You’re doing what where??

Thanks for stopping by. I’ve launched this blog to chronicle my research into how European regions have kicked the oil addiction and made their communities more walkable, bikeable and transit-friendly. Over the course of the next ten weeks, I’ll be exploring three metropolitan regions in Europe and looking for ideas and lessons that could help California’s regions do the same.  In particular, I’ll be looking for strategies that are applicable to SB 375, California’s new sustainable communities law.

How on earth is this happening, you ask?  I have been lucky enough to receive a fellowship from the German Marshall Fund’s Comparative Domestic Policy Program. I am taking a leave of absence from my role at ClimatePlan for the remainder of the fall and will be back after the holidays.

My fellowship begins on Monday, October 11 in Torino, Italy.  The other two regions I’ll be studying are Lyon, France and Stuttgart, Germany. Along the way I’ll post stories, photos and observations here on this site.  Your comments and questions are most welcome.  To subscribe to my blog and receive an email when there’s a new post, click on the link in the sidebar.

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5 Responses to You’re doing what where??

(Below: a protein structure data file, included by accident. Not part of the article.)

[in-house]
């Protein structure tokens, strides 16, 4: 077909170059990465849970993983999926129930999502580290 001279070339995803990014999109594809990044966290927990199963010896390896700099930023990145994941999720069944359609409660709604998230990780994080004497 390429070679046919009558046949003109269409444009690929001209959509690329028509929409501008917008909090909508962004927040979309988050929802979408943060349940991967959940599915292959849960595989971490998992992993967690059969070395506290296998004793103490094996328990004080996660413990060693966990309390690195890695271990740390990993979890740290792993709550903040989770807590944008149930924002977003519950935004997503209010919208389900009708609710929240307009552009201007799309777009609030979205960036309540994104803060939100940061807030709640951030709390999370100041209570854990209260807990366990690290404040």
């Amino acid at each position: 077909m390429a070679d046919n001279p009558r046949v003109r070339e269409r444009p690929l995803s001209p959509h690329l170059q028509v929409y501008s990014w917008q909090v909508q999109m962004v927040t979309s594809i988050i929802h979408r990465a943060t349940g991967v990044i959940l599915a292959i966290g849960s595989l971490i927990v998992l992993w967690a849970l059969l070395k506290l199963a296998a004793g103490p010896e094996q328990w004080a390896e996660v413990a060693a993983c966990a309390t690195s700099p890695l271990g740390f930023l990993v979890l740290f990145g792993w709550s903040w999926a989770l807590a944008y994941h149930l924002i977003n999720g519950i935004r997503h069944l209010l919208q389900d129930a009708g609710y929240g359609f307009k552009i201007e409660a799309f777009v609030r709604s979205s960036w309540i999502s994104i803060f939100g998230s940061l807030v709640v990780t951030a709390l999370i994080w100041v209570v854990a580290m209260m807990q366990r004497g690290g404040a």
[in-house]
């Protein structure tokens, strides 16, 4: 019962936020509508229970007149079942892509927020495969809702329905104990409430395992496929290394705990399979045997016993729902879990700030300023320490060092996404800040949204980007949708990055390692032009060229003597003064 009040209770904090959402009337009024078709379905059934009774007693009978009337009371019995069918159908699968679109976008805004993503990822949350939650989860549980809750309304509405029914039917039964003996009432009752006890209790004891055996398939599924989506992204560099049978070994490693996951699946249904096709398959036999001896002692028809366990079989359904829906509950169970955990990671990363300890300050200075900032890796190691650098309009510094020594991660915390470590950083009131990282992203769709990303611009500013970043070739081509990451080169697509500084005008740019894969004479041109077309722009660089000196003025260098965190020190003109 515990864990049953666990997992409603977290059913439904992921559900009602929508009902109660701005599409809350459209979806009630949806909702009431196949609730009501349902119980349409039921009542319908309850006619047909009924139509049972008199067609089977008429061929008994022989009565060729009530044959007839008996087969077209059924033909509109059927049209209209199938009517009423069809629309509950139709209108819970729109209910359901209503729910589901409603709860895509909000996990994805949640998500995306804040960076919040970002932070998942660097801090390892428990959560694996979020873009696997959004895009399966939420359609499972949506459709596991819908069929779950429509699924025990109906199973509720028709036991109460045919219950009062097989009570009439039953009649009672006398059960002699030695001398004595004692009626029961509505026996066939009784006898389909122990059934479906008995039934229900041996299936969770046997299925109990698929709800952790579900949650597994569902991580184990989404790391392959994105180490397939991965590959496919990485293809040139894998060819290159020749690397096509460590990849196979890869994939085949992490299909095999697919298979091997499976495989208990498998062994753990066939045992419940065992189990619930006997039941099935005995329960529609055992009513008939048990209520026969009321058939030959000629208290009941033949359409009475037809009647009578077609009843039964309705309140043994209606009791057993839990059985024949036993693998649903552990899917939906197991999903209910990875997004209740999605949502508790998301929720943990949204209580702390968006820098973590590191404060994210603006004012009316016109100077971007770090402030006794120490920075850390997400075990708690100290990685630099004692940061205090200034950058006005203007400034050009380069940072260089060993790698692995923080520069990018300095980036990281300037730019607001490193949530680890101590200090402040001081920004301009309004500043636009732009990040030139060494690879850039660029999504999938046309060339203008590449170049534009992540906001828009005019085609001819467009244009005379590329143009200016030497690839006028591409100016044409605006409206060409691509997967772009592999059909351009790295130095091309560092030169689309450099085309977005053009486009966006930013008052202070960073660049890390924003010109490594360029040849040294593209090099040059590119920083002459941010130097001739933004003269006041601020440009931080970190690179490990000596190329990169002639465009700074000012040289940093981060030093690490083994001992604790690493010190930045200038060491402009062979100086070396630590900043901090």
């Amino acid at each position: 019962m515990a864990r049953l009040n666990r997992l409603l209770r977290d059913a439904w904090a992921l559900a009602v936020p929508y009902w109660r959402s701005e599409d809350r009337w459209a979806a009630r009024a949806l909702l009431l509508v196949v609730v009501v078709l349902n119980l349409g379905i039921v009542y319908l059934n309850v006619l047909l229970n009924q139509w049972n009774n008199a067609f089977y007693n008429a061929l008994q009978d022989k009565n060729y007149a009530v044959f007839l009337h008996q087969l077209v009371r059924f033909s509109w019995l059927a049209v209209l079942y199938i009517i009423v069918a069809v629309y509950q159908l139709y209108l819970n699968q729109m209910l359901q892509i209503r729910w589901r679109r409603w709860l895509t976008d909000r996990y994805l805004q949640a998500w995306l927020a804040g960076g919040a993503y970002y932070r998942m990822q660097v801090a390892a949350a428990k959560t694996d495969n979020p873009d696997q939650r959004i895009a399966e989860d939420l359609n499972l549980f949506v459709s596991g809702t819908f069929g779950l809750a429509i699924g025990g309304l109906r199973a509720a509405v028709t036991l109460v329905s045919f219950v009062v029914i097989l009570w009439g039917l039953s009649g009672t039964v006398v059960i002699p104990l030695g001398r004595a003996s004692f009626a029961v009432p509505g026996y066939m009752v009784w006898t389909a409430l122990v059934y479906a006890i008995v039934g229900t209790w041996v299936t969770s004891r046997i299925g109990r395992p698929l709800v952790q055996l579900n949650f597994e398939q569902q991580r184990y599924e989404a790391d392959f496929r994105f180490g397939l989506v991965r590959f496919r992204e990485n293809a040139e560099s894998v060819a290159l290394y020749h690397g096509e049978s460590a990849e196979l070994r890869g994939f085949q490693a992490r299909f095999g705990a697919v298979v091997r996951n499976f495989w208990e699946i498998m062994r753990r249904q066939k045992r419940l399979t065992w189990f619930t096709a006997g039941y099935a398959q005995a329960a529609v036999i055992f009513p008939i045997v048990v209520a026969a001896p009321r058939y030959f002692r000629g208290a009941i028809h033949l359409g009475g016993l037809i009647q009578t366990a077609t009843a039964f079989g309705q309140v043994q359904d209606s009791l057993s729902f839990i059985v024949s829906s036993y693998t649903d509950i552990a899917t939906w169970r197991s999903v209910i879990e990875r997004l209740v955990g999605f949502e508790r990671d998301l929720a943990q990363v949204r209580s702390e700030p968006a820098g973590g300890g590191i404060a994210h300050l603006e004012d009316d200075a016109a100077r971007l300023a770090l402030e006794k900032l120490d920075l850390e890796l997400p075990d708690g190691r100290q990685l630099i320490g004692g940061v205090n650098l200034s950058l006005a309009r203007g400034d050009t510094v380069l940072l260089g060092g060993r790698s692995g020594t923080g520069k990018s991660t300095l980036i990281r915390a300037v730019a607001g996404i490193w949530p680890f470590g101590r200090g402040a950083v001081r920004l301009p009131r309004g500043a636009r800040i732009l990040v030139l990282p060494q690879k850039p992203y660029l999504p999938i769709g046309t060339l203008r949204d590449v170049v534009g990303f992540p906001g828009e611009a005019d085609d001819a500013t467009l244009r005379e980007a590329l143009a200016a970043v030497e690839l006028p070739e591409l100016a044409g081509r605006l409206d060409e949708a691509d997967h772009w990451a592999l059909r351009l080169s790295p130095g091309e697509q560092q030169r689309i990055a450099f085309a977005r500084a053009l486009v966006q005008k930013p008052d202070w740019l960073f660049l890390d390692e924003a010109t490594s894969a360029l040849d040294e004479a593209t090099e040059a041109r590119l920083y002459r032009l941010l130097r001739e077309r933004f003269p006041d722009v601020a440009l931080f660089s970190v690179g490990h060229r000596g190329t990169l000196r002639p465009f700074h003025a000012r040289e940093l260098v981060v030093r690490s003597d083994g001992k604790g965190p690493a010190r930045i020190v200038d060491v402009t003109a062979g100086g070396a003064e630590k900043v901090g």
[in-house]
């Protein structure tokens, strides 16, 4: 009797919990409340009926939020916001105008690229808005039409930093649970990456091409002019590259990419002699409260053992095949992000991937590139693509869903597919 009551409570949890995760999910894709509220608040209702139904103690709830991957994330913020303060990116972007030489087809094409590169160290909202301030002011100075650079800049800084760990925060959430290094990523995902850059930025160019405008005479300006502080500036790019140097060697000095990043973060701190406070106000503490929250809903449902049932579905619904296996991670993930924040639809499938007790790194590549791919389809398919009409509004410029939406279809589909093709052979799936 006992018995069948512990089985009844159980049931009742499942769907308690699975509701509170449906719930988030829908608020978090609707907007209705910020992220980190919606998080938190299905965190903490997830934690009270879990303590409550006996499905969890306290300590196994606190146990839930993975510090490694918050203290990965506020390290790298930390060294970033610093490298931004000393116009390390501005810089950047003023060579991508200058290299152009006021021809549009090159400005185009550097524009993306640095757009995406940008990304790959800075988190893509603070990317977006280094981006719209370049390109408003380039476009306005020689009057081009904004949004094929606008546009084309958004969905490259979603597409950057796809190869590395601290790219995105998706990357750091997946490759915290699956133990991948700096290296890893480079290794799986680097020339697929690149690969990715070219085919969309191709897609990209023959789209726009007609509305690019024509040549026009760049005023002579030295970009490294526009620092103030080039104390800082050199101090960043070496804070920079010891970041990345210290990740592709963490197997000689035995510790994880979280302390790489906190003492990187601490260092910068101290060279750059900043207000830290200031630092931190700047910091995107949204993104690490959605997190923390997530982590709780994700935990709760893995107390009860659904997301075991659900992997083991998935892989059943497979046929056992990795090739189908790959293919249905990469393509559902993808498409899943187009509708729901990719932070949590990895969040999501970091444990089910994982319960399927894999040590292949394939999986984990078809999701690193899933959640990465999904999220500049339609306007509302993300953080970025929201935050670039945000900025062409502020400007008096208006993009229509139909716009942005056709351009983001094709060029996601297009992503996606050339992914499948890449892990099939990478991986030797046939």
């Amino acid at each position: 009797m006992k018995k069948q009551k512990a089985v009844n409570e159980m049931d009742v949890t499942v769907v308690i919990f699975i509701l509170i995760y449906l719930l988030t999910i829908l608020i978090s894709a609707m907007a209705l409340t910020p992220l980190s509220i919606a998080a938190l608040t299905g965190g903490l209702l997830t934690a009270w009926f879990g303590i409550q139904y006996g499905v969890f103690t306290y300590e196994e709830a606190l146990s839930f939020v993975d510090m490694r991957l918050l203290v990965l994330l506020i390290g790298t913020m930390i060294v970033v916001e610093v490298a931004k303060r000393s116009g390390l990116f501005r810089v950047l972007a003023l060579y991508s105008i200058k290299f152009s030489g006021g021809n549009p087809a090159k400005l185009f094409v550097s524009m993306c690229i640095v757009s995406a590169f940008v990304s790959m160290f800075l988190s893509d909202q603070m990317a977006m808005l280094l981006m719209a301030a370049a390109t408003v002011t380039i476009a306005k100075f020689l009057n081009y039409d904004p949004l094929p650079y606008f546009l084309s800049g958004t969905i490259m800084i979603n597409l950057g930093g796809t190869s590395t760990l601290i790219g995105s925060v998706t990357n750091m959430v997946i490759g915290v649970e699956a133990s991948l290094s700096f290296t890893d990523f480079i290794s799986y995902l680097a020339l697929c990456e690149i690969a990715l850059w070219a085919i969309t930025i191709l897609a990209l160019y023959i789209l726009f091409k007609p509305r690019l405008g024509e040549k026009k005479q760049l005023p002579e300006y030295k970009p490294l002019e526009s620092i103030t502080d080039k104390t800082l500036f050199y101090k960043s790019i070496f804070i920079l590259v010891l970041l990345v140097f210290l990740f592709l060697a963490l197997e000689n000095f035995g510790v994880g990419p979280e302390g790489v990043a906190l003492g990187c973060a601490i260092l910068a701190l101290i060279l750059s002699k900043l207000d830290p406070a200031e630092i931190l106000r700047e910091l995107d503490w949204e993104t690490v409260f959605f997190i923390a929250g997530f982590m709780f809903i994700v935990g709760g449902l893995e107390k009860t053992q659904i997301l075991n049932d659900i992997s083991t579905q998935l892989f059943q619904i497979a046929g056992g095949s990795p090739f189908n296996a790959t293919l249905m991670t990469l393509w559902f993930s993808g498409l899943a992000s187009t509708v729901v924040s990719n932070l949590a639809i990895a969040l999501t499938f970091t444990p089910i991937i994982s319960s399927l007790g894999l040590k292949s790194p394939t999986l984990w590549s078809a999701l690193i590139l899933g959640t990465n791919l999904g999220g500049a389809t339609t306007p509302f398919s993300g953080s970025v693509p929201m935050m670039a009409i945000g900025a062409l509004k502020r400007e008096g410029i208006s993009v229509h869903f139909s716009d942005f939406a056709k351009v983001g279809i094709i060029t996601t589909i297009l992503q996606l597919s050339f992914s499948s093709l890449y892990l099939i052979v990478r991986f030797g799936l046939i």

1. Graham says:

    And she’s off! In bocca al lupo! Bonne chance! Halsund beinbruch! We’ll miss you … travel safe but HAVE FUN!!!

  2. Hannah Cohen says:

    Autumn,
    I look forwqard to your blogs, and Iknow you will be sharing a wealth of knowledge with us to help enhance the work we are doing on the ground. Travel safely! Hannah

  3. willow Running Hawk says:

    Way to go, Autumn!!

  4. Mike says:

    Loving this. I’ve experienced the multiple train stations in Torino and it really is a rare European transit pain in the butt. Didn’t know the grand merger was underway. So, what are they doing with the two other stations?

    • A great question Mike. All of the train stations in Torino will remain, and most will be on the main line – although international and regional trains won’t stop at every station. The exception is Porta Nuova, currently the main – and most grand – of the stations. Porta Nuova will continue to support some local and regional train service and it will have a fast, direct link to Porta Susa via subway (Metro).

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